What is it? A sci-fi horror game that is basically David Lynch's Blade Runner in first-person.
Reviewed on: Windows 10, GeForce GTX 960, Intel Core i7, 8GB RAM
Release date: Out now
Developer: Team Bloober
Link: Official site
Buy it: GOG, Steam, CDKeys
Observer is set in Poland in the year 2084, which isn't an exact century after 1984 by coincidence. Poland in 2084 is an Orwellian dystopia, especially the city of Krakow which at least in this game seems more fun to say than to visit. Krakow. Rubbish squats in corners. Propaganda posters and ads for products made by the all-powerful Chiron corporation are everywhere and interchangeable (they're also in Polish, though English appears when you mouse over). When you step outside a curfew announcement plays as a flying car disturbs a flock of pigeons and animated billboards flicker. It's cyberpunk as all get-out.
Specifically it's Blade Runner, even down to having Rutger Hauer voice the protagonist. He's Dan Lazarski, a neural cop or 'Observer' able to hack into people's brainchips and relive their memories in a way that's super invasive and also kind of inefficient. When you dive into someone's skull you experience their subconscious as a jumble of cut-up memories and visual metaphors for their emotional state. It's part Snatcher, part Psychonauts, part spooky hallway walking. But its surrealness is only effective to a point, one I reached quickly.
In the mind of a dying murder victim I relive entering his apartment like I did in reality moments before. The instant I step in something smashes through the window—then time rewinds and that object flies back through suddenly repaired glass. Past the entrance I loop, finding myself outside the apartment, and re-enter. The layout's different this time, with nonsensical touches like a tap pouring water onto a chair and a door opening onto a blank cement wall covered in tally marks, like a jail cell. That's how I learn this man spent time in prison, and still feels trapped in his daily life.
Observer is made by the same team as horror game Layers of Fear, and if its spooky hallways worked on you so will these. When your movement speed is increased to a run so that you feel pursued through looping rooms, when you walk across a platform over an abyss and swarming birds squawk upwards around you, in those moments the surrealness of Observer is effective.
Outside people's heads it's a combat-free adventure game minus inventory puzzles. You scan crime scenes for clues with cybernetic eyes, interrogate apartment dwellers through vidscreen doors, and solve basic puzzles. It's very atmospheric, focused on one small location, a run-down tenement and a couple of nearby buildings which Dan comes to looking for his estranged son before stumbling across multiple murders.
Spotlighting this small area for its six-to-eleven hours means Observer evokes a strong sense of place. There are exposed pipes everywhere, cascades of broken AR data curtaining off walls, a janitor with busted prosthetics, all details that work to make the setting feel mundane and broken. It's a deliberate contrast to the fanciful dreamscapes. When the two bleed together, like when Dan's own memories intrude on the minds of others, or reality (filtered through his cyber eyes and brain implants) starts to glitch in ways familiar from those dreams it's genuinely shocking.
Ghost in the hell
That's Observer at its best, a grimy cyberpunk detective story that veers into extended flights of fancy, Blade Runner if the unicorn bits made up half the runtime. But Observer isn't always at its best. Those flights of fancy drag on and don't always have much to say. Straight after the prison wall moment there's a laundry room where piles of computer equipment and clothes glitch into different positions. It's not telling you anything interesting about the character, it's just a visual effect that looks kind of cool. After seeing a bunch of those in a row I stopped being able to process the novelty.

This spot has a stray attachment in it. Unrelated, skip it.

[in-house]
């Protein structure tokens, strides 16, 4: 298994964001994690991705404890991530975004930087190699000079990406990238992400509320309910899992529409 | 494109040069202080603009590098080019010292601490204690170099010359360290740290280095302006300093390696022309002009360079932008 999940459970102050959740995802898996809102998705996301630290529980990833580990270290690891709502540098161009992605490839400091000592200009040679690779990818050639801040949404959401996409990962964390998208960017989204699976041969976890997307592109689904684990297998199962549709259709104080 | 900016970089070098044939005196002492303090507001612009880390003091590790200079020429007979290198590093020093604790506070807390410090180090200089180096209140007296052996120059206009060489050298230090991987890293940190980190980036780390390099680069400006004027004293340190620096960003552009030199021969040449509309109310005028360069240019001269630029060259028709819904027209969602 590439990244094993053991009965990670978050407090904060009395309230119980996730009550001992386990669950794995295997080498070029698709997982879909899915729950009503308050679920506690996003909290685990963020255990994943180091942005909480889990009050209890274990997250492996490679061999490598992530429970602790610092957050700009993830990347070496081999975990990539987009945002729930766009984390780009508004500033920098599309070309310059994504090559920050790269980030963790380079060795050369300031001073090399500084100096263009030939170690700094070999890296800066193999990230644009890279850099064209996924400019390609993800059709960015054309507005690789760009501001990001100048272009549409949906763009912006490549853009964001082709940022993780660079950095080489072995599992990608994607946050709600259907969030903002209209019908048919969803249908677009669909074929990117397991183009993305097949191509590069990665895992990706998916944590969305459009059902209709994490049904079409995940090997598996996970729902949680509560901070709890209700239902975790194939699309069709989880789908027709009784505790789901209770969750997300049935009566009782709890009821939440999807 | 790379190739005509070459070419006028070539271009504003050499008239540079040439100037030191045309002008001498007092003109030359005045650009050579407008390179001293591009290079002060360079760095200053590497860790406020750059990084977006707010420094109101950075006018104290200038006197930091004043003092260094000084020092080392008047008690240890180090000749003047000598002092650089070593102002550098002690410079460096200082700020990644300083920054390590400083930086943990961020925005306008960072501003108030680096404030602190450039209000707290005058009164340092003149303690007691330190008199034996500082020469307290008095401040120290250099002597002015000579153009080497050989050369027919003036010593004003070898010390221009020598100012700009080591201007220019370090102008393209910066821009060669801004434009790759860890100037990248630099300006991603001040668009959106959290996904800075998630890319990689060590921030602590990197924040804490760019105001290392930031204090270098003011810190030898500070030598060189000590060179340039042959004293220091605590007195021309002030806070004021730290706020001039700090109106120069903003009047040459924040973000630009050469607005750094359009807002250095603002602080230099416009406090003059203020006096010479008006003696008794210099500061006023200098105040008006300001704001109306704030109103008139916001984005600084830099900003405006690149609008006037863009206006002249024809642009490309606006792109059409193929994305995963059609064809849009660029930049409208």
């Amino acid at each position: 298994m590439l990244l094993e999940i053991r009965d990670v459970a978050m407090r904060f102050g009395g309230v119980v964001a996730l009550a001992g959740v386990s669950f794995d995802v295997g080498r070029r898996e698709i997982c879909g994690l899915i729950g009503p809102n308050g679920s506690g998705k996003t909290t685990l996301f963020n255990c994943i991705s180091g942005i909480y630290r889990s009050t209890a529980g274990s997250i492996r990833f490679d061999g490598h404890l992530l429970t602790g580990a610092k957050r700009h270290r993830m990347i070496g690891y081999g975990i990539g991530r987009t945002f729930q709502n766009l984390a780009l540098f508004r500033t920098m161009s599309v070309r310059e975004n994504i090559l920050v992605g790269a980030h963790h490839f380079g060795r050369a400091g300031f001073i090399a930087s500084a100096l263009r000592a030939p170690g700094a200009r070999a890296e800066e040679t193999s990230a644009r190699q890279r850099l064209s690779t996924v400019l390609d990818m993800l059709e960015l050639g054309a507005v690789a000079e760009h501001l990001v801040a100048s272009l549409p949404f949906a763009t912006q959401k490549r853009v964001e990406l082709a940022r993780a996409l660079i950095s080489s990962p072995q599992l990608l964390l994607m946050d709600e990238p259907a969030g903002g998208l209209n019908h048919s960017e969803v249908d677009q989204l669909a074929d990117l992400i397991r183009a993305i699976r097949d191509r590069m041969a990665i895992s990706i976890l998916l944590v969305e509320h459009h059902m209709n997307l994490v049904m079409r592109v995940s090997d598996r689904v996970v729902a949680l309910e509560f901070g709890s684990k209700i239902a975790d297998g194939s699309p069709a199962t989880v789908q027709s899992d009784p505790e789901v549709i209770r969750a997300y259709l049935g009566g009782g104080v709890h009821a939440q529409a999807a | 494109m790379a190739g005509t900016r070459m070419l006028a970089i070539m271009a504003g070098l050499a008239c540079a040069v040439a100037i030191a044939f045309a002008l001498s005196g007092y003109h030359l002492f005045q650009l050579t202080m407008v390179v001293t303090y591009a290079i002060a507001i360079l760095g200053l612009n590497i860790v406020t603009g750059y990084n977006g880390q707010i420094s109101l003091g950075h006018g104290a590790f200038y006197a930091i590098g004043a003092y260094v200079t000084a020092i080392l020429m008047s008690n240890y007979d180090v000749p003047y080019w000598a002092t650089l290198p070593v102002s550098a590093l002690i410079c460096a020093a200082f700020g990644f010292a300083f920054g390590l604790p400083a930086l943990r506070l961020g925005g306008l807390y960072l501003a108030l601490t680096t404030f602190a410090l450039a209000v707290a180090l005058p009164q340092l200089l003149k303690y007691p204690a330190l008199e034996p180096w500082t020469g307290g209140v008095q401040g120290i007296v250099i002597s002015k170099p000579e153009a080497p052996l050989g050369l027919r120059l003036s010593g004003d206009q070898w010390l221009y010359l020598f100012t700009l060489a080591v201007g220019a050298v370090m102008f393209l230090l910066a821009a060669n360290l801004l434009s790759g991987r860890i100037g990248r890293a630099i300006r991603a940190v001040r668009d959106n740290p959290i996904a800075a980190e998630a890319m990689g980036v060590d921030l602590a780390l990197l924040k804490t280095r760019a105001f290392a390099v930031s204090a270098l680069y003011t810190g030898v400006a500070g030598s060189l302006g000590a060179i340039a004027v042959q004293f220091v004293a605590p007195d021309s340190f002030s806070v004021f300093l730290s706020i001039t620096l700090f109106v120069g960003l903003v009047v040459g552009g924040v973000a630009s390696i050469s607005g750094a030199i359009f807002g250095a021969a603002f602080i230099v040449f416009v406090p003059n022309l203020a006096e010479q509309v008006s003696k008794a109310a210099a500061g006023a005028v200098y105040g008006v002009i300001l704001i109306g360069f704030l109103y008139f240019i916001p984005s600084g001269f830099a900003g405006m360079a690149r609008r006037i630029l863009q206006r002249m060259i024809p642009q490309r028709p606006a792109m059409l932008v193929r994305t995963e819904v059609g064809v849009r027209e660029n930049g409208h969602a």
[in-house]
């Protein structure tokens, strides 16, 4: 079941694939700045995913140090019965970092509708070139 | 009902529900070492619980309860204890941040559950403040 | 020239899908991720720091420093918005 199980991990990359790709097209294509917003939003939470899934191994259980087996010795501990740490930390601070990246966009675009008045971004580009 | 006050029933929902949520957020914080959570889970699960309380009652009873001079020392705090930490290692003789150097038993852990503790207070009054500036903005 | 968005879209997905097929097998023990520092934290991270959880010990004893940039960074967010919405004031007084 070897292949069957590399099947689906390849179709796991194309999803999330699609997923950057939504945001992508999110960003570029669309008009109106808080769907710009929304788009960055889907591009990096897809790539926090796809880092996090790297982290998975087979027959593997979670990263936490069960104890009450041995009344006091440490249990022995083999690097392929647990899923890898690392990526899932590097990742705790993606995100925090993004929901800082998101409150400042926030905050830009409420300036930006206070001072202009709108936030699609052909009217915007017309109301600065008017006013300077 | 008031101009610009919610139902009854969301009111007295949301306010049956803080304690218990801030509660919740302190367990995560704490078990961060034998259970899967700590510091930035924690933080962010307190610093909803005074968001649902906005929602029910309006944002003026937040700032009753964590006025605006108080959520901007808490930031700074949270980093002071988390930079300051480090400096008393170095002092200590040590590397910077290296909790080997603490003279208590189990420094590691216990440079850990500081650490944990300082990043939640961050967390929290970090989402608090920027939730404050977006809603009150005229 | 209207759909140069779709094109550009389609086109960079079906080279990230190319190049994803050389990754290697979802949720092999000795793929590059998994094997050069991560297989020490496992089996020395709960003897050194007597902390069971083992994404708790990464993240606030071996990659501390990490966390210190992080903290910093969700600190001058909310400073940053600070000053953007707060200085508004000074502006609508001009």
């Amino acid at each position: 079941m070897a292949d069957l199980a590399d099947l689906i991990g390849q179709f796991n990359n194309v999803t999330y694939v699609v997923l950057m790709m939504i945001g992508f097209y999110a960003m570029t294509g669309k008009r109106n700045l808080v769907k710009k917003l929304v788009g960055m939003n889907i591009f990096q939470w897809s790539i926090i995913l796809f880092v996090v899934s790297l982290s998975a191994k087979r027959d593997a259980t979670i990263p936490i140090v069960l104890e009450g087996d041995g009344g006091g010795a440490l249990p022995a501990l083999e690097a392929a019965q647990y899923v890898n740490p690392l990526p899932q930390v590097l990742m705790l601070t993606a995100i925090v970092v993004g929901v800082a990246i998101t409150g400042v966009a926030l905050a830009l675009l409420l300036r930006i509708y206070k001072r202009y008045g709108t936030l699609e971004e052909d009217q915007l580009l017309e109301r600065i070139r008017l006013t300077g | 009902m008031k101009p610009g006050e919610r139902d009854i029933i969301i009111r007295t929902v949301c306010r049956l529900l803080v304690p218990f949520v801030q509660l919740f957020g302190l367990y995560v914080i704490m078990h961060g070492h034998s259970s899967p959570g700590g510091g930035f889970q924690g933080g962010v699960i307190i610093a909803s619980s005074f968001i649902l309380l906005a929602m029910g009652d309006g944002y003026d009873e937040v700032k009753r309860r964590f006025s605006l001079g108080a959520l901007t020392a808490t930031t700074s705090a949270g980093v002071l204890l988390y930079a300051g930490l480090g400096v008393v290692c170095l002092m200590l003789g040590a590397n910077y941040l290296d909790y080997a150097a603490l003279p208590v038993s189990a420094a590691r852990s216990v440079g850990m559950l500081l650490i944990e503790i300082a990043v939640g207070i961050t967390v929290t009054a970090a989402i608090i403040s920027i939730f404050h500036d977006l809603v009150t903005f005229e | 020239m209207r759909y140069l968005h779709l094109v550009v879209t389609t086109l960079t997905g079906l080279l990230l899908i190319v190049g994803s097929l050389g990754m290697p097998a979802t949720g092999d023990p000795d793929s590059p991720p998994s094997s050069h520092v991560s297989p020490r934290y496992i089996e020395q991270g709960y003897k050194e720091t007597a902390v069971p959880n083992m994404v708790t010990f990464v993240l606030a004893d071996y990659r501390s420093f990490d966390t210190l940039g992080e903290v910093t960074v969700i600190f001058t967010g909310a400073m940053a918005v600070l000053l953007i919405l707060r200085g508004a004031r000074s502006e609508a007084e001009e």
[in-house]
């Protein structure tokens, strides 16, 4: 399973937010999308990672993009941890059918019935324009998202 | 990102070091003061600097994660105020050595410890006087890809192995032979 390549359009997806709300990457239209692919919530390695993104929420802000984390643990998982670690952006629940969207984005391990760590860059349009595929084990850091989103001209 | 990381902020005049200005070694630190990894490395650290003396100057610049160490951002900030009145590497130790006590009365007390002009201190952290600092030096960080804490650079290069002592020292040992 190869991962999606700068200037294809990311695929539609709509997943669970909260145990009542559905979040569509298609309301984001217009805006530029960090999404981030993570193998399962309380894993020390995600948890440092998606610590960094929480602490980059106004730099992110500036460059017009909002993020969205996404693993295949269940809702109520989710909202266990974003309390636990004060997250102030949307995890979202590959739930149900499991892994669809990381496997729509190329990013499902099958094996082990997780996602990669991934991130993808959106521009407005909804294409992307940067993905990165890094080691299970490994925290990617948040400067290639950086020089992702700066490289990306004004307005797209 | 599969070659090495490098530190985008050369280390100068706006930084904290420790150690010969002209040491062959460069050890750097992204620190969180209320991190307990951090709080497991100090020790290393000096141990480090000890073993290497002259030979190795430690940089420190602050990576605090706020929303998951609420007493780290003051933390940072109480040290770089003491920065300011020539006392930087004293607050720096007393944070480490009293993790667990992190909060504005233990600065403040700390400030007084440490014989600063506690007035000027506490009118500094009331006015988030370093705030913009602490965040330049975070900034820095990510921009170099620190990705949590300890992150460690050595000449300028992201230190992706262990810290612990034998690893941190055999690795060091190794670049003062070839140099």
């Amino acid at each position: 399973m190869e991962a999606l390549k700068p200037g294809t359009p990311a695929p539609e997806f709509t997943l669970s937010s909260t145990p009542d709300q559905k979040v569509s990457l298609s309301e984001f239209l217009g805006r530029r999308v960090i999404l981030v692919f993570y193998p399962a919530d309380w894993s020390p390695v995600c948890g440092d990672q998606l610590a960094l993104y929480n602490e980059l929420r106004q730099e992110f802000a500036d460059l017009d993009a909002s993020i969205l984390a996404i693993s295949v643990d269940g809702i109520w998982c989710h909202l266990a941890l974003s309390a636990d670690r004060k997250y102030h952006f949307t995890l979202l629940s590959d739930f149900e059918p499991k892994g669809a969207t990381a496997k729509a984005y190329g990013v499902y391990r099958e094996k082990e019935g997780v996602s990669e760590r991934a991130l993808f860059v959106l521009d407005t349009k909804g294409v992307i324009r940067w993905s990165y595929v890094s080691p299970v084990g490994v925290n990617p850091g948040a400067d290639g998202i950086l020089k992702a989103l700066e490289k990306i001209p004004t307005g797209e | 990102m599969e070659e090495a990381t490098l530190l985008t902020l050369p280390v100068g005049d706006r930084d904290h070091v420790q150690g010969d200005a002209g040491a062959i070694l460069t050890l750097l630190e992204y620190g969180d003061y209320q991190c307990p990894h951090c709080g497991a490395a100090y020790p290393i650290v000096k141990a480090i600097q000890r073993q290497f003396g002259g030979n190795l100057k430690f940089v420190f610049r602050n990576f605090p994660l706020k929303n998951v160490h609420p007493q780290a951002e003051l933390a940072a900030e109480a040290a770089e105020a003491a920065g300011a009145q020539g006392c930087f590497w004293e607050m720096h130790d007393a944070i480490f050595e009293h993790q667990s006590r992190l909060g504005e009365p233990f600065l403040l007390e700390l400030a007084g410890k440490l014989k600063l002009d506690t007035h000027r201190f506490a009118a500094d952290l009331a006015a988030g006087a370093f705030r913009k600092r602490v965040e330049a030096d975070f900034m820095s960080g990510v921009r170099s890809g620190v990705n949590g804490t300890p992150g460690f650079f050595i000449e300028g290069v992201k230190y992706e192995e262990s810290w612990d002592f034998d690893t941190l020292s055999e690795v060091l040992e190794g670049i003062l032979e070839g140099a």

It doesn't help that they're structured so much like every first-person horror game about walking down halls towards spooky doors. In Observer you open doors by clicking on them then pushing or pulling just like in Amnesia, a cute technique for emphasising the dread of finding out what's on the other side, but so much of Observer is opening doors to look into another weird room that it's numbing. Eventually it stops being able to disguise how much you're just holding down W to walk past weird stuff.
Livening up the dreams are cat-and-mouse sequences in which you have to sneak past something that kills you if you're seen, pushing you back to the last checkpoint. The first couple of these work fine, but like so much of Observer they're overused, and autofail stealth shoehorned into non-stealth games isn't something I had much patience for to begin with. The entire climax of Observer is one of these, and it detracts so much from the story's final twists.
Observer has a few other flaws as well—it uses 'jump scares', obscures its visuals with chromatic aberration, sometimes judders even on high-end graphics cards, only allows for one savegame—and while those might be dealbreakers for some they didn't particularly bug me. What really undid Observer for me, beyond pulling the same tricks out of its bag over and over, is that it boils down to a familiar family story. We never get to see Dan's job when he's out there being a corporate-sponsored cybercop who hacks brains, because minutes into Observer he gets a call from a son he hasn't seen in years and races off to find him. It engages with potentially rich themes about surveillance and privacy only superficially, because Dan's motivation is a relatable one. He's not a tool of the state today, he's a concerned father. He's not Deckard in Blade Runner, he's Liam Neeson in Taken, and that's less interesting. Observer makes me feel like a parent myself, in that I'm not mad at it—just disappointed.